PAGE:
Skip to main content

Old Town Albuquerque and Old US 66

One of the best things about our blog is having the chance to resurrect or completing unfinished pages/projects from the old gribblenation site.  My 2007 trip to New Mexico is an example.  This is the first of a series of posts covering that enjoyable trip.

I landed in New Mexico on a spectacular October afternoon.  Since I had some time to kill before checking in Albuquerque, I headed south a little bit to get myself accustomed to the New Mexico terrain.  The inn I stayed at was the Casas de Suenos - "The House of Dreams" - which is a former artist colony right on the edge of Old Town Albuquerque.  After checking in and exploring the grounds of what I would call home for the next four nights (a photo of my casita is below), I went across the street into Old Town.

 
Old Town, also known as Old Town Plaza, dates back to the city's founding by Governor Francisco Cuervo y Valdez in 1706.  Old Town covers approximately ten city blocks and includes numerous restaurants, shops, art galleries, museums, and small bed & breakfasts.  Amazingly, Old Town did not become a part of the City of Albuquerque (referred by some as 'New Town') until the 1940s.

 
Like many Spanish settlements of the day, Old Town Albuquerque features a central town plaza and church.  The plaza - which is the center of activity throughout the day - features a gazebo, replica cannons from an 1862 Civil War battle, but also street vendors and musicians.  On this Monday afternoon, a local mariachi band was entertaining visitors to the Old Town Plaza.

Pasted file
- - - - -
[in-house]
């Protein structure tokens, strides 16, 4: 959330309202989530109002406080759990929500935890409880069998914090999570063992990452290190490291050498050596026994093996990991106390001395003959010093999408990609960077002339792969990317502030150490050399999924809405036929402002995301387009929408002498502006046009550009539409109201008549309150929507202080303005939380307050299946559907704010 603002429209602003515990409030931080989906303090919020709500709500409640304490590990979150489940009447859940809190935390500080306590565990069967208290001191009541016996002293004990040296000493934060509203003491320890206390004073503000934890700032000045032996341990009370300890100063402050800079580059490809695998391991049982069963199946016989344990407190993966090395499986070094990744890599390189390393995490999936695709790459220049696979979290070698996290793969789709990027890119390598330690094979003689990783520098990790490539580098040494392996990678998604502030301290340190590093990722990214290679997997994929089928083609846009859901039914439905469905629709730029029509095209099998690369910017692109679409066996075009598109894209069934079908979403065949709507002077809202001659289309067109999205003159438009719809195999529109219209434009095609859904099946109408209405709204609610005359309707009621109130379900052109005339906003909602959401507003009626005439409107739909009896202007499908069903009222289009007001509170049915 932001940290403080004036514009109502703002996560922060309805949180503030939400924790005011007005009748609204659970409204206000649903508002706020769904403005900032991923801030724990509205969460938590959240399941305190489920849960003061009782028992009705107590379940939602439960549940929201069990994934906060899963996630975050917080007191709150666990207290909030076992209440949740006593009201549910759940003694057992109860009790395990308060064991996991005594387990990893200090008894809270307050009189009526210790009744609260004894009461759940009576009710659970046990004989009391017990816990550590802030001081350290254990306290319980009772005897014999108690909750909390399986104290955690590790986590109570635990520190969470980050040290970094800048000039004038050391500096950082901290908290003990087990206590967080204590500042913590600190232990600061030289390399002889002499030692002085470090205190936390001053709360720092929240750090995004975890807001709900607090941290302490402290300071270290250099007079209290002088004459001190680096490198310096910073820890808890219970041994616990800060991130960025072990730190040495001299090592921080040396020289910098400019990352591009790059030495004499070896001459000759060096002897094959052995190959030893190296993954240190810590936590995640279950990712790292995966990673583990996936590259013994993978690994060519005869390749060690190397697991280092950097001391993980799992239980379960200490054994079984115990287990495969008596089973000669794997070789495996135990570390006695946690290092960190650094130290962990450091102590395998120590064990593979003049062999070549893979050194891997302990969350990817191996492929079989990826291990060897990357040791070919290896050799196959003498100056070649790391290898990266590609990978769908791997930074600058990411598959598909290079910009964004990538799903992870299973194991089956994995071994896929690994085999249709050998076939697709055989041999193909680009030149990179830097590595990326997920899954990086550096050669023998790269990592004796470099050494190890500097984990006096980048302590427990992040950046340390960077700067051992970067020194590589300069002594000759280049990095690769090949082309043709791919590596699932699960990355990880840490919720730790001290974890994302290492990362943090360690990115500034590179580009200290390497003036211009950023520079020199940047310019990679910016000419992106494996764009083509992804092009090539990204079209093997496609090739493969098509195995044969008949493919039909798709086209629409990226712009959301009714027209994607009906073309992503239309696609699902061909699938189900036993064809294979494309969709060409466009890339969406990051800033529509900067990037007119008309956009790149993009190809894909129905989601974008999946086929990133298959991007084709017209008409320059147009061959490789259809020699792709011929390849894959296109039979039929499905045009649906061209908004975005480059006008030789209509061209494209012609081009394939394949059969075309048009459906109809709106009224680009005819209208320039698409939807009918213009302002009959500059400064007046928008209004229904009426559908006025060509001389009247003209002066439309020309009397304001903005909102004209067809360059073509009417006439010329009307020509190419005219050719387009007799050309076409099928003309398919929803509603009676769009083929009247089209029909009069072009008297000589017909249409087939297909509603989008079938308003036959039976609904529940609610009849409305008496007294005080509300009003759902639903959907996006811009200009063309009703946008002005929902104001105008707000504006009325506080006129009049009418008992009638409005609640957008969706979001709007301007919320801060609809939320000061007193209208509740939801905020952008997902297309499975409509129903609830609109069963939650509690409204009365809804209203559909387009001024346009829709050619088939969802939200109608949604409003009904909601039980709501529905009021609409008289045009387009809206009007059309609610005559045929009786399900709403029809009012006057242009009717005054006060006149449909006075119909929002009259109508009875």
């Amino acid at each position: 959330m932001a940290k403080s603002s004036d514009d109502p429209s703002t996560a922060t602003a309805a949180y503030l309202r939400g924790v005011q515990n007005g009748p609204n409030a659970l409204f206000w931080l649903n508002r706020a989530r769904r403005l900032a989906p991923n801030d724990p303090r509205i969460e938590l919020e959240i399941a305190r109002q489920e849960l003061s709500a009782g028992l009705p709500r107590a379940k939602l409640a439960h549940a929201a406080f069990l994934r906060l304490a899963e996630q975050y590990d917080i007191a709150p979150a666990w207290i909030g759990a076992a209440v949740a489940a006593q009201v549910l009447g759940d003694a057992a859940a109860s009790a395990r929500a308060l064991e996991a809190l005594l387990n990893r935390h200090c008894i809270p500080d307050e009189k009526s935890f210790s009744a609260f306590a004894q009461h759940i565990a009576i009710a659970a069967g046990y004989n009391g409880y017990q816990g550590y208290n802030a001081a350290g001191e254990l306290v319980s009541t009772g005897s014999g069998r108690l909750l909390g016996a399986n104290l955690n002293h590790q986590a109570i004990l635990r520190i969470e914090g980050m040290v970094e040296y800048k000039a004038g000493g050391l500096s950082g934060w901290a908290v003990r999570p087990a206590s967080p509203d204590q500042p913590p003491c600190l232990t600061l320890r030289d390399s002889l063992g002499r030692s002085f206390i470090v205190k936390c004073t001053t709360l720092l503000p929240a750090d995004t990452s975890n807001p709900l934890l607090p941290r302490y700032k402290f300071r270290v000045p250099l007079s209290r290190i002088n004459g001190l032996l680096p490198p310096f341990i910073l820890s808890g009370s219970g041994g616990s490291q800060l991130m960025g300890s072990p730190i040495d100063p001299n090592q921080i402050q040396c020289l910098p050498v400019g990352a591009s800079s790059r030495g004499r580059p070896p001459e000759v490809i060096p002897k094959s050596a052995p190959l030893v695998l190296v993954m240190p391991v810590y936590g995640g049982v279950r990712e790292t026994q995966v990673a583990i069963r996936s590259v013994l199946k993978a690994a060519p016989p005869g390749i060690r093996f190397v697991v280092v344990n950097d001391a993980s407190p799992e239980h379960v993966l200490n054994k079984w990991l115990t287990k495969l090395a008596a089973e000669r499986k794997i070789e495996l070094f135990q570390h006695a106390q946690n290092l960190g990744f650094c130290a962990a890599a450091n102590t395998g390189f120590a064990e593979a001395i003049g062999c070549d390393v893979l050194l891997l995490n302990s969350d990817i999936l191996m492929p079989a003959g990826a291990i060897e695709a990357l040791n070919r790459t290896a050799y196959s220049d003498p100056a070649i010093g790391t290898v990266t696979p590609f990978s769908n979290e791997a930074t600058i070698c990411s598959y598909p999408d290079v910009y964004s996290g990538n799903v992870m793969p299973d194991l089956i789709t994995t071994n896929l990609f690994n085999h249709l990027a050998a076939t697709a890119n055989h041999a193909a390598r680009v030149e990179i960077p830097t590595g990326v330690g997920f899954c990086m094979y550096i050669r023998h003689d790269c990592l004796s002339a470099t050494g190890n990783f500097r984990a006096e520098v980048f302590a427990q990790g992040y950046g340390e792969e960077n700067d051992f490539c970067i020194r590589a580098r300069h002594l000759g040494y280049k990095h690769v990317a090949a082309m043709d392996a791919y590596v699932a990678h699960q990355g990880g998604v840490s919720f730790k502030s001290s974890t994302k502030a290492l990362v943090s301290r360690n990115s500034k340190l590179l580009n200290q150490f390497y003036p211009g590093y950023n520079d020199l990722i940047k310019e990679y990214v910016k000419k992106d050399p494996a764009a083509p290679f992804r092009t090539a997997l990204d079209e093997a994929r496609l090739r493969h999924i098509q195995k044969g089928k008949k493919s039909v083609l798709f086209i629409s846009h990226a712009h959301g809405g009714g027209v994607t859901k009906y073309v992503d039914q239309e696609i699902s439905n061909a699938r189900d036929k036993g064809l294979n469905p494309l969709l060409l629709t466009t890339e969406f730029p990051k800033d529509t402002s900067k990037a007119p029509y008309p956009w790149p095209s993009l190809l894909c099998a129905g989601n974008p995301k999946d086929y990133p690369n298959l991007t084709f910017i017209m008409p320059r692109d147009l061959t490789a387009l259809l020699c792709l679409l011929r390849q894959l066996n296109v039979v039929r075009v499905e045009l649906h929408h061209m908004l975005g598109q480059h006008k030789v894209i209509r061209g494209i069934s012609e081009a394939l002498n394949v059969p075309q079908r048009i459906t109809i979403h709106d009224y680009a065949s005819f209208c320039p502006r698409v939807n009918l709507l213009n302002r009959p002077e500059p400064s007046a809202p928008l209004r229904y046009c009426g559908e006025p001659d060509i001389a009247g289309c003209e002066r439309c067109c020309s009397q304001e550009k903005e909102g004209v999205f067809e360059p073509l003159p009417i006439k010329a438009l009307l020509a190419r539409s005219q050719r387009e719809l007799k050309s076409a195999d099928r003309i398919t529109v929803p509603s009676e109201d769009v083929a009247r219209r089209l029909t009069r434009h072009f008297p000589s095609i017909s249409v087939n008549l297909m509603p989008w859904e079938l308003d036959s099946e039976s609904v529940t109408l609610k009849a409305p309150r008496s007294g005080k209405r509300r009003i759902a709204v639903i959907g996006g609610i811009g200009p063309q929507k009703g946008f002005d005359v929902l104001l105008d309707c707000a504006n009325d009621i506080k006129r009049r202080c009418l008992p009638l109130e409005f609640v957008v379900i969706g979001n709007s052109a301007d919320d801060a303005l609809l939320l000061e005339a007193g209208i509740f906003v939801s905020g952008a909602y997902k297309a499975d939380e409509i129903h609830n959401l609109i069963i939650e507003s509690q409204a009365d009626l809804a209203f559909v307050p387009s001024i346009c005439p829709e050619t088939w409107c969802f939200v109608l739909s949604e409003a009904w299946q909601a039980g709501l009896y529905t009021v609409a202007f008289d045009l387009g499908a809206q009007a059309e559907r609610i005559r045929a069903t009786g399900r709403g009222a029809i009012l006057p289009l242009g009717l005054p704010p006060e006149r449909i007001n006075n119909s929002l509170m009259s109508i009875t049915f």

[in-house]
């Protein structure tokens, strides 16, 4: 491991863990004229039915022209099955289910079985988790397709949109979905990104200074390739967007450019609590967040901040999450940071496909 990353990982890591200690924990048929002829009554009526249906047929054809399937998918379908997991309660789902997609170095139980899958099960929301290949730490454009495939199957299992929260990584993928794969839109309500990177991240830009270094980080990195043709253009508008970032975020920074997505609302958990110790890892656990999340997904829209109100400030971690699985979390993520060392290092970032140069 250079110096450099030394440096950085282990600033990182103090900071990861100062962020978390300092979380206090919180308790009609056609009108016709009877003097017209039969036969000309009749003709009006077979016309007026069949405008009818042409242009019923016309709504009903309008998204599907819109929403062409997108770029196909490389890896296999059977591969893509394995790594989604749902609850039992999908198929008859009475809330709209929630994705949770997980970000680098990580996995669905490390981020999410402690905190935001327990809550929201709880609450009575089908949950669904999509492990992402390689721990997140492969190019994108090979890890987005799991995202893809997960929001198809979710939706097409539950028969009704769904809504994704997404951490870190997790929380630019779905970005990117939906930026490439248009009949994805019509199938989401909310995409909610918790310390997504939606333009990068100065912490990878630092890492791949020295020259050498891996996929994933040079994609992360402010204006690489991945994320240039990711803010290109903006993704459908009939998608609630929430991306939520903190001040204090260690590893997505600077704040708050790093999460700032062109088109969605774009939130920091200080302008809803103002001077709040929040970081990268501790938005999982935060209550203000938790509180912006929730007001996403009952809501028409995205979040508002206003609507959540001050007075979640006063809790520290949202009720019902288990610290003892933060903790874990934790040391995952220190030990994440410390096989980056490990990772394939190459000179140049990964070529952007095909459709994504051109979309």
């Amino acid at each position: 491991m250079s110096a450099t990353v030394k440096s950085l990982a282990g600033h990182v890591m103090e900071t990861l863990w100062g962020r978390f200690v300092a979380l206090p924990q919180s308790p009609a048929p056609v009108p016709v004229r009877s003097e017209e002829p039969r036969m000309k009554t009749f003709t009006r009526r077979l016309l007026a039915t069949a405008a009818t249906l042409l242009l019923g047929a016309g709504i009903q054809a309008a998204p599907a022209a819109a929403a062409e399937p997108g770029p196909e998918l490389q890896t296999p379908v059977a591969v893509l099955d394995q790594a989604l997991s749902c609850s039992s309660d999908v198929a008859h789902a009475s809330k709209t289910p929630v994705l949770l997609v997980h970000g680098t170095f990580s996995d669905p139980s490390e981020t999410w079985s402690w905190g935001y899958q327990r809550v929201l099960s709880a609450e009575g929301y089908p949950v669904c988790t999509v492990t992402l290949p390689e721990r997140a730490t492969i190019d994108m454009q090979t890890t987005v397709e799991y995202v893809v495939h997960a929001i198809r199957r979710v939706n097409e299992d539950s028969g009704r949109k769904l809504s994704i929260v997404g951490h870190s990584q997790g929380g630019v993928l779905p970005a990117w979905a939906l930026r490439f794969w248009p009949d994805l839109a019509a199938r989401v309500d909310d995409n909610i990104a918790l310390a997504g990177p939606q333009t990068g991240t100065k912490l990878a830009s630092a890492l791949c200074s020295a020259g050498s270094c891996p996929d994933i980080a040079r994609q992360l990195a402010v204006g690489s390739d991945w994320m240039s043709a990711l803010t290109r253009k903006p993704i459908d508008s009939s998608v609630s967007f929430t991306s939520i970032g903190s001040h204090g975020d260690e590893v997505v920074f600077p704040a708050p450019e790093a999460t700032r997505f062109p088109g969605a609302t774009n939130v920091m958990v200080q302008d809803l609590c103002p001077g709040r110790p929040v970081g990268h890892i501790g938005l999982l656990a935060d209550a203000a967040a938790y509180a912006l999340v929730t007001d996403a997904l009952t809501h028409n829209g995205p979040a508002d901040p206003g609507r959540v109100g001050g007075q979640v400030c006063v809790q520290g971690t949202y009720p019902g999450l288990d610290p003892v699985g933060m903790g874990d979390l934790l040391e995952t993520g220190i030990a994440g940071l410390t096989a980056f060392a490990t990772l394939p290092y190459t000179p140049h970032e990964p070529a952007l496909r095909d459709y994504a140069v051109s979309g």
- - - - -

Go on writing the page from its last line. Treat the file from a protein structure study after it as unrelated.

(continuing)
The centerpiece of Old Town Albuquerque is San Felipe de Neri Catholic Church.  For over three centuries, San Felipe has been part of the Albuquerque community.  The current church built with five foot thick adobe walls has stood since 1793.  The beautiful church - which saw the addition of two bell towers in 1861 - is listed on the National Register of Historic Places. 




After spending the afternoon in Old Town, it was time to get something to eat.  So why not explore Central Avenue, which is an old alignment of US 66.  Albuquerque's Central Ave. is home to a lengthy section of the old Mother Road.  East of town, Central Avenue still has the feel of its Route 66 days.  After passing the campus of the University of New Mexico, six lanes of old 66 heads east towards the Sandia Mountains.  Along the way is a tapestry of neon signs, vintage motels, gas stations, and restaurants that give modern day travelers a taste of what Route 66 was like in the 1940s, 50s, and 60s. 
 

Of course at many places along Central, Route 66 is the theme.  This may be the most apparent at none other than a little restaurant called the 66 Diner.  The diner, which includes numerous artifacts from the glory days of Route 66, is a popular stop to tourists, Route 66 enthusiasts, locals, along with college students at UNM.  The 66 Diner is a step back in time, and you can't go wrong with the malts, burgers, and sandwiches.  (Some of which include the extra kick of green chile peppers).
 
After dinner, I headed back to Old Town and retired for the evening and prepared for a very eventful Tuesday.

All photos taken by post author - October 2007

Comments